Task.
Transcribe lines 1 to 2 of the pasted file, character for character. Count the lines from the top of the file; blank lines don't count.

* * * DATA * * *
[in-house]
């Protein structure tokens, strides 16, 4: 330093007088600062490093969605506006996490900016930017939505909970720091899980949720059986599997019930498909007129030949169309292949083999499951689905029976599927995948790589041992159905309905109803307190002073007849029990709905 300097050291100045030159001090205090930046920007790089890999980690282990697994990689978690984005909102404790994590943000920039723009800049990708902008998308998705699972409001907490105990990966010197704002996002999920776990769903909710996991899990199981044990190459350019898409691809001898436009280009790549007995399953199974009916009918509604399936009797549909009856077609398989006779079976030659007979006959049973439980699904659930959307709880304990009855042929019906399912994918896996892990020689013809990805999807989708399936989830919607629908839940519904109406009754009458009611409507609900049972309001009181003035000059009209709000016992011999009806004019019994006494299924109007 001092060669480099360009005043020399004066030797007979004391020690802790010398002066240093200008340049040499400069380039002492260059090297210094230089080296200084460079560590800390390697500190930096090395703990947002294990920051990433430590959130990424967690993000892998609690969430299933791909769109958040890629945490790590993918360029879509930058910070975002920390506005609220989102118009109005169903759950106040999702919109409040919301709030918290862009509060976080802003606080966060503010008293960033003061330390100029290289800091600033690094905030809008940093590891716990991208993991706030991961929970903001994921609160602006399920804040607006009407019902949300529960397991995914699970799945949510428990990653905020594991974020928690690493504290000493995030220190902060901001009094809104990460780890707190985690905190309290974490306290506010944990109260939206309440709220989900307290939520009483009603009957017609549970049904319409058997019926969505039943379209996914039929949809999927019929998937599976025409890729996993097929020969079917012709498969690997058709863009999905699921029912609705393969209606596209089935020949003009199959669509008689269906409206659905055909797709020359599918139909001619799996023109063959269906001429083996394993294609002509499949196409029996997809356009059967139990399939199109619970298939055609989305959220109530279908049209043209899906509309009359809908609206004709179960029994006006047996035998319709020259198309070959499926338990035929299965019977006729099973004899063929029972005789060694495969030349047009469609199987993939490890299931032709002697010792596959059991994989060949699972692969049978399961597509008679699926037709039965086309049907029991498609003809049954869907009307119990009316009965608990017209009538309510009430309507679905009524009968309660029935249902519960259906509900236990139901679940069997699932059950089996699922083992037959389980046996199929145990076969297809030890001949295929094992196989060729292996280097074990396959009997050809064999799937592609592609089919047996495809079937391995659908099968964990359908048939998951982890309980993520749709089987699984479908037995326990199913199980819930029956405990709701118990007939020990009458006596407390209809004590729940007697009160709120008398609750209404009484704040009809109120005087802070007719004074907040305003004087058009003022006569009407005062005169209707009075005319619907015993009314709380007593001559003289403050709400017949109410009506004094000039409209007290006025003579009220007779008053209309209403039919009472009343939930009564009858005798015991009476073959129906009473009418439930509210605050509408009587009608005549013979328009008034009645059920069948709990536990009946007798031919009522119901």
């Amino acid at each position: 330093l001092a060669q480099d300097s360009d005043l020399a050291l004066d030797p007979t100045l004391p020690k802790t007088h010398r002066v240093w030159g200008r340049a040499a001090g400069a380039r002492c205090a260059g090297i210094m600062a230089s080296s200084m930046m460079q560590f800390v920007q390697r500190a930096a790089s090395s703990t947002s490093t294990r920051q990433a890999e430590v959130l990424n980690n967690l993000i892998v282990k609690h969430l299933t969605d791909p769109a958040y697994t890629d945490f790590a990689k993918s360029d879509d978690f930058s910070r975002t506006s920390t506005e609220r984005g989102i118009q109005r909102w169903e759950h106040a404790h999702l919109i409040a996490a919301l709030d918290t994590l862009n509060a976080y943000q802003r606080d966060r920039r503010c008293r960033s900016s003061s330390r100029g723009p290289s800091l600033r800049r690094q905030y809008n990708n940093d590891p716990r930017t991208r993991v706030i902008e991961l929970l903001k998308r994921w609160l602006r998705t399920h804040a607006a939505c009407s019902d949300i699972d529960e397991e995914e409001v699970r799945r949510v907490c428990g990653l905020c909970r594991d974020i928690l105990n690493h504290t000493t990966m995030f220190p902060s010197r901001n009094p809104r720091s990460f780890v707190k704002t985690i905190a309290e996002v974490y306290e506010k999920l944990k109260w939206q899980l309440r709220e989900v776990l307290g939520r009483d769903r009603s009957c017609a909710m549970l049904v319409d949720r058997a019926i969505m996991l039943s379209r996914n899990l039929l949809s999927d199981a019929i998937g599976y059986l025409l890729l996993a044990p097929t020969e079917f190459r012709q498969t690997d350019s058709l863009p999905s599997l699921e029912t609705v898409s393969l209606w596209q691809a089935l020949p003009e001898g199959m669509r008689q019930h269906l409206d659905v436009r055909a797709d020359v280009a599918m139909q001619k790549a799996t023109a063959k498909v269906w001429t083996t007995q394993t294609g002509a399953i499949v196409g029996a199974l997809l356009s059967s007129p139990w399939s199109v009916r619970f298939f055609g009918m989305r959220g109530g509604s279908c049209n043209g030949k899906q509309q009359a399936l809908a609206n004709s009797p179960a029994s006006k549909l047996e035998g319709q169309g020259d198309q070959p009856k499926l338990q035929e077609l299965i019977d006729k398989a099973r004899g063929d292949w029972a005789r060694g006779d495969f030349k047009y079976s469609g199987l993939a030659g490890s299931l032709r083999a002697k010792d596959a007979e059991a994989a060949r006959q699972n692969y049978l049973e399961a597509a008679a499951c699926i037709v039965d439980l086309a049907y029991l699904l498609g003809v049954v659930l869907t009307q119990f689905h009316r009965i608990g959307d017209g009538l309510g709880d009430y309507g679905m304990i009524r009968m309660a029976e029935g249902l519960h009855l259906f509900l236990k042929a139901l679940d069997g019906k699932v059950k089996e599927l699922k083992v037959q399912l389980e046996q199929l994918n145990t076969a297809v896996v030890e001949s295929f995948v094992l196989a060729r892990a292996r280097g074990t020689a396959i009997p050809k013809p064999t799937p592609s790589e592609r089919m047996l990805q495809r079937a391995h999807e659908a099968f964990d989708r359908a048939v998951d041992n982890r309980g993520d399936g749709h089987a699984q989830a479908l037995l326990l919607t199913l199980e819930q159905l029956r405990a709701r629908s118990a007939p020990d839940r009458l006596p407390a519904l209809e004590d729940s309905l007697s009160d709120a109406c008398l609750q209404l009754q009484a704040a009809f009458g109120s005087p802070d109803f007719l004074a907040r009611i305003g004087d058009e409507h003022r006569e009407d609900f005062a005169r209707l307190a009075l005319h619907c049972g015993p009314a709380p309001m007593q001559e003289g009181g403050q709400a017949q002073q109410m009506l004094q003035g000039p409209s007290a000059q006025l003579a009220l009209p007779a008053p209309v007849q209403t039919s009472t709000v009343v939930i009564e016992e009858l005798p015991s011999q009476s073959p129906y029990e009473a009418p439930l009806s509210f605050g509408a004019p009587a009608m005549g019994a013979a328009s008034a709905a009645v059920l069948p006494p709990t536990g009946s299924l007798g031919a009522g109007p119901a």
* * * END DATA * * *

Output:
[in-house]
């Protein structure tokens, strides 16, 4: 330093007088600062490093969605506006996490900016930017939505909970720091899980949720059986599997019930498909007129030949169309292949083999499951689905029976599927995948790589041992159905309905109803307190002073007849029990709905 300097050291100045030159001090205090930046920007790089890999980690282990697994990689978690984005909102404790994590943000920039723009800049990708902008998308998705699972409001907490105990990966010197704002996002999920776990769903909710996991899990199981044990190459350019898409691809001898436009280009790549007995399953199974009916009918509604399936009797549909009856077609398989006779079976030659007979006959049973439980699904659930959307709880304990009855042929019906399912994918896996892990020689013809990805999807989708399936989830919607629908839940519904109406009754009458009611409507609900049972309001009181003035000059009209709000016992011999009806004019019994006494299924109007 001092060669480099360009005043020399004066030797007979004391020690802790010398002066240093200008340049040499400069380039002492260059090297210094230089080296200084460079560590800390390697500190930096090395703990947002294990920051990433430590959130990424967690993000892998609690969430299933791909769109958040890629945490790590993918360029879509930058910070975002920390506005609220989102118009109005169903759950106040999702919109409040919301709030918290862009509060976080802003606080966060503010008293960033003061330390100029290289800091600033690094905030809008940093590891716990991208993991706030991961929970903001994921609160602006399920804040607006009407019902949300529960397991995914699970799945949510428990990653905020594991974020928690690493504290000493995030220190902060901001009094809104990460780890707190985690905190309290974490306290506010944990109260939206309440709220989900307290939520009483009603009957017609549970049904319409058997019926969505039943379209996914039929949809999927019929998937599976025409890729996993097929020969079917012709498969690997058709863009999905699921029912609705393969209606596209089935020949003009199959669509008689269906409206659905055909797709020359599918139909001619799996023109063959269906001429083996394993294609002509499949196409029996997809356009059967139990399939199109619970298939055609989305959220109530279908049209043209899906509309009359809908609206004709179960029994006006047996035998319709020259198309070959499926338990035929299965019977006729099973004899063929029972005789060694495969030349047009469609199987993939490890299931032709002697010792596959059991994989060949699972692969049978399961597509008679699926037709039965086309049907029991498609003809049954869907009307119990009316009965608990017209009538309510009430309507679905009524009968309660029935249902519960259906509900236990139901679940069997699932059950089996699922083992037959389980046996199929145990076969297809030890001949295929094992196989060729292996280097074990396959009997050809064999799937592609592609089919047996495809079937391995659908099968964990359908048939998951982890309980993520749709089987699984479908037995326990199913199980819930029956405990709701118990007939020990009458006596407390209809004590729940007697009160709120008398609750209404009484704040009809109120005087802070007719004074907040305003004087058009003022006569009407005062005169209707009075005319619907015993009314709380007593001559003289403050709400017949109410009506004094000039409209007290006025003579009220007779008053209309209403039919009472009343939930009564009858005798015991009476073959129906009473009418439930509210605050509408009587009608005549013979328009008034009645059920069948709990536990009946007798031919009522119901």